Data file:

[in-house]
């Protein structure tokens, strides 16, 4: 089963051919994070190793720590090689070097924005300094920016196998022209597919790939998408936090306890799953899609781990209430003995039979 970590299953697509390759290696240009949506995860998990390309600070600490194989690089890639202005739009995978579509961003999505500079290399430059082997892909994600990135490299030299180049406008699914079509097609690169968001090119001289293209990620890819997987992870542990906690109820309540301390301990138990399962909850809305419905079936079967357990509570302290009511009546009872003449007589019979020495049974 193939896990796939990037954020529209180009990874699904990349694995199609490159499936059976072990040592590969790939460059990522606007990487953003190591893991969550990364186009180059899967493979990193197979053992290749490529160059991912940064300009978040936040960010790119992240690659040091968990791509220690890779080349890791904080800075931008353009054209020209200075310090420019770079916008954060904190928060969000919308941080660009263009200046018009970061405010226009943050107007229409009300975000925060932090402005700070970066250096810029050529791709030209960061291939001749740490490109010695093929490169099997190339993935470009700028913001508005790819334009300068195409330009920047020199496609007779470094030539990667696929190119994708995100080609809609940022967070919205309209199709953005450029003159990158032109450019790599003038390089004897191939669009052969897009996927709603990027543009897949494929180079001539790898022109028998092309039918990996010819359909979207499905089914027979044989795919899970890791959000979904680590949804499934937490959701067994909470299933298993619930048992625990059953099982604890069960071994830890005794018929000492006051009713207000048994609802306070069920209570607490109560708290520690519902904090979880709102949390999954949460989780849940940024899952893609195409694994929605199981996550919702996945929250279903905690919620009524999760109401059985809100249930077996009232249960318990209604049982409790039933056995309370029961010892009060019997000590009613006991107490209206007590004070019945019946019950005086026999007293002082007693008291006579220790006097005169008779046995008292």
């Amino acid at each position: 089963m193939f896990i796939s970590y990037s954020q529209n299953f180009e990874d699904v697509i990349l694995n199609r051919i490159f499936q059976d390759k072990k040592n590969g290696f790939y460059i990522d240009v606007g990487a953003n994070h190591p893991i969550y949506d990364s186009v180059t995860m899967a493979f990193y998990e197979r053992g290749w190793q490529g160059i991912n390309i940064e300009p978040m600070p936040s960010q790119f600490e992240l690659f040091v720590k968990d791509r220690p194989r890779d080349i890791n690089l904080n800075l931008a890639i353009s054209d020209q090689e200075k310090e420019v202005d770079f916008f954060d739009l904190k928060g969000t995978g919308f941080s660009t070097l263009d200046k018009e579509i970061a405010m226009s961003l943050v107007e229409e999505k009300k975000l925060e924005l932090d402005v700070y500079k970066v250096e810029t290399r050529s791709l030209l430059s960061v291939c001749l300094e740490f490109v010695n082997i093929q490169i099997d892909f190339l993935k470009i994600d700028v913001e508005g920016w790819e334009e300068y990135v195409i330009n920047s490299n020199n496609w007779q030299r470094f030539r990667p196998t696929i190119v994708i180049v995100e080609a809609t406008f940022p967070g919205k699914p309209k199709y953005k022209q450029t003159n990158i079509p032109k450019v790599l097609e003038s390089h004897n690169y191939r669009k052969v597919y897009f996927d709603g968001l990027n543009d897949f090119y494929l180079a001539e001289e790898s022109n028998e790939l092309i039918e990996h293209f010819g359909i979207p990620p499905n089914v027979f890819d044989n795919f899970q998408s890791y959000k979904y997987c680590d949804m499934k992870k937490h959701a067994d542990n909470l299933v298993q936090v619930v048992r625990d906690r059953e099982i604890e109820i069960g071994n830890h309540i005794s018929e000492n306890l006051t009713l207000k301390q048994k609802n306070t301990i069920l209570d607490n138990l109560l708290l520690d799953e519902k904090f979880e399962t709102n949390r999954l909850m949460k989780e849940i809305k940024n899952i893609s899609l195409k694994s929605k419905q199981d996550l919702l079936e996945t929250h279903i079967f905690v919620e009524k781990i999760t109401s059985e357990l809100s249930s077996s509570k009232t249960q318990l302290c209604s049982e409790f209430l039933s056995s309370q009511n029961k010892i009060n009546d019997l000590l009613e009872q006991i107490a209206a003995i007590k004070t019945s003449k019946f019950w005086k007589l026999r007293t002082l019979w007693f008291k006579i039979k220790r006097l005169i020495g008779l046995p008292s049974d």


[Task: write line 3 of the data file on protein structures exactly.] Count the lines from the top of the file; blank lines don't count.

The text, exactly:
């Amino acid at each position: 089963m193939f896990i796939s970590y990037s954020q529209n299953f180009e990874d699904v697509i990349l694995n199609r051919i490159f499936q059976d390759k072990k040592n590969g290696f790939y460059i990522d240009v606007g990487a953003n994070h190591p893991i969550y949506d990364s186009v180059t995860m899967a493979f990193y998990e197979r053992g290749w190793q490529g160059i991912n390309i940064e300009p978040m600070p936040s960010q790119f600490e992240l690659f040091v720590k968990d791509r220690p194989r890779d080349i890791n690089l904080n800075l931008a890639i353009s054209d020209q090689e200075k310090e420019v202005d770079f916008f954060d739009l904190k928060g969000t995978g919308f941080s660009t070097l263009d200046k018009e579509i970061a405010m226009s961003l943050v107007e229409e999505k009300k975000l925060e924005l932090d402005v700070y500079k970066v250096e810029t290399r050529s791709l030209l430059s960061v291939c001749l300094e740490f490109v010695n082997i093929q490169i099997d892909f190339l993935k470009i994600d700028v913001e508005g920016w790819e334009e300068y990135v195409i330009n920047s490299n020199n496609w007779q030299r470094f030539r990667p196998t696929i190119v994708i180049v995100e080609a809609t406008f940022p967070g919205k699914p309209k199709y953005k022209q450029t003159n990158i079509p032109k450019v790599l097609e003038s390089h004897n690169y191939r669009k052969v597919y897009f996927d709603g968001l990027n543009d897949f090119y494929l180079a001539e001289e790898s022109n028998e790939l092309i039918e990996h293209f010819g359909i979207p990620p499905n089914v027979f890819d044989n795919f899970q998408s890791y959000k979904y997987c680590d949804m499934k992870k937490h959701a067994d542990n909470l299933v298993q936090v619930v048992r625990d906690r059953e099982i604890e109820i069960g071994n830890h309540i005794s018929e000492n306890l006051t009713l207000k301390q048994k609802n306070t301990i069920l209570d607490n138990l109560l708290l520690d799953e519902k904090f979880e399962t709102n949390r999954l909850m949460k989780e849940i809305k940024n899952i893609s899609l195409k694994s929605k419905q199981d996550l919702l079936e996945t929250h279903i079967f905690v919620e009524k781990i999760t109401s059985e357990l809100s249930s077996s509570k009232t249960q318990l302290c209604s049982e409790f209430l039933s056995s309370q009511n029961k010892i009060n009546d019997l000590l009613e009872q006991i107490a209206a003995i007590k004070t019945s003449k019946f019950w005086k007589l026999r007293t002082l019979w007693f008291k006579i039979k220790r006097l005169i020495g008779l046995p008292s049974d």